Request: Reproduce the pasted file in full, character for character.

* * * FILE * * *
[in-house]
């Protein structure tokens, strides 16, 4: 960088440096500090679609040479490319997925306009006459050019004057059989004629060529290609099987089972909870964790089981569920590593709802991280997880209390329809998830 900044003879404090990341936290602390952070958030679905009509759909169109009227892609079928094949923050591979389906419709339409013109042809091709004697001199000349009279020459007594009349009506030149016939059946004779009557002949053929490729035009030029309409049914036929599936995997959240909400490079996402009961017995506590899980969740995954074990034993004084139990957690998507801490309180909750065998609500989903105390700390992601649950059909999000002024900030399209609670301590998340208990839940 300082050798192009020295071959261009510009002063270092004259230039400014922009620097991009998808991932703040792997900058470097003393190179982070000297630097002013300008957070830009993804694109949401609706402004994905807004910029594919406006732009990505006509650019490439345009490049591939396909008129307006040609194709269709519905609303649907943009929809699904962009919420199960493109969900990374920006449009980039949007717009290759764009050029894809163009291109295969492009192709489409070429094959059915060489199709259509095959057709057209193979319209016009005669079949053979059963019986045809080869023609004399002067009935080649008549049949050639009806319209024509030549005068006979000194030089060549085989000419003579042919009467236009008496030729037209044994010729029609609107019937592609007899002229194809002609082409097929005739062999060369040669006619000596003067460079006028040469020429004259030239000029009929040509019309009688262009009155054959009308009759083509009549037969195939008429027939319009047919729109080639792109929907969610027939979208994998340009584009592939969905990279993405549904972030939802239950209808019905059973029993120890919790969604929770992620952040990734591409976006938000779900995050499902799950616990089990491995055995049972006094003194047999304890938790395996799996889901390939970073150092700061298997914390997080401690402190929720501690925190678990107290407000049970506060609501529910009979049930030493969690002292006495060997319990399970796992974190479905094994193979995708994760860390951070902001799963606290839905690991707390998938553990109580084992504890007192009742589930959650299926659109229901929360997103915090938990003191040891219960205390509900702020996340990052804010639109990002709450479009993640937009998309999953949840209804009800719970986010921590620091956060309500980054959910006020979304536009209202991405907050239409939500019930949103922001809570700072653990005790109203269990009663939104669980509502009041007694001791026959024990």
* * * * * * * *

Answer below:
[in-house]
């Protein structure tokens, strides 16, 4: 960088440096500090679609040479490319997925306009006459050019004057059989004629060529290609099987089972909870964790089981569920590593709802991280997880209390329809998830 900044003879404090990341936290602390952070958030679905009509759909169109009227892609079928094949923050591979389906419709339409013109042809091709004697001199000349009279020459007594009349009506030149016939059946004779009557002949053929490729035009030029309409049914036929599936995997959240909400490079996402009961017995506590899980969740995954074990034993004084139990957690998507801490309180909750065998609500989903105390700390992601649950059909999000002024900030399209609670301590998340208990839940 300082050798192009020295071959261009510009002063270092004259230039400014922009620097991009998808991932703040792997900058470097003393190179982070000297630097002013300008957070830009993804694109949401609706402004994905807004910029594919406006732009990505006509650019490439345009490049591939396909008129307006040609194709269709519905609303649907943009929809699904962009919420199960493109969900990374920006449009980039949007717009290759764009050029894809163009291109295969492009192709489409070429094959059915060489199709259509095959057709057209193979319209016009005669079949053979059963019986045809080869023609004399002067009935080649008549049949050639009806319209024509030549005068006979000194030089060549085989000419003579042919009467236009008496030729037209044994010729029609609107019937592609007899002229194809002609082409097929005739062999060369040669006619000596003067460079006028040469020429004259030239000029009929040509019309009688262009009155054959009308009759083509009549037969195939008429027939319009047919729109080639792109929907969610027939979208994998340009584009592939969905990279993405549904972030939802239950209808019905059973029993120890919790969604929770992620952040990734591409976006938000779900995050499902799950616990089990491995055995049972006094003194047999304890938790395996799996889901390939970073150092700061298997914390997080401690402190929720501690925190678990107290407000049970506060609501529910009979049930030493969690002292006495060997319990399970796992974190479905094994193979995708994760860390951070902001799963606290839905690991707390998938553990109580084992504890007192009742589930959650299926659109229901929360997103915090938990003191040891219960205390509900702020996340990052804010639109990002709450479009993640937009998309999953949840209804009800719970986010921590620091956060309500980054959910006020979304536009209202991405907050239409939500019930949103922001809570700072653990005790109203269990009663939104669980509502009041007694001791026959024990």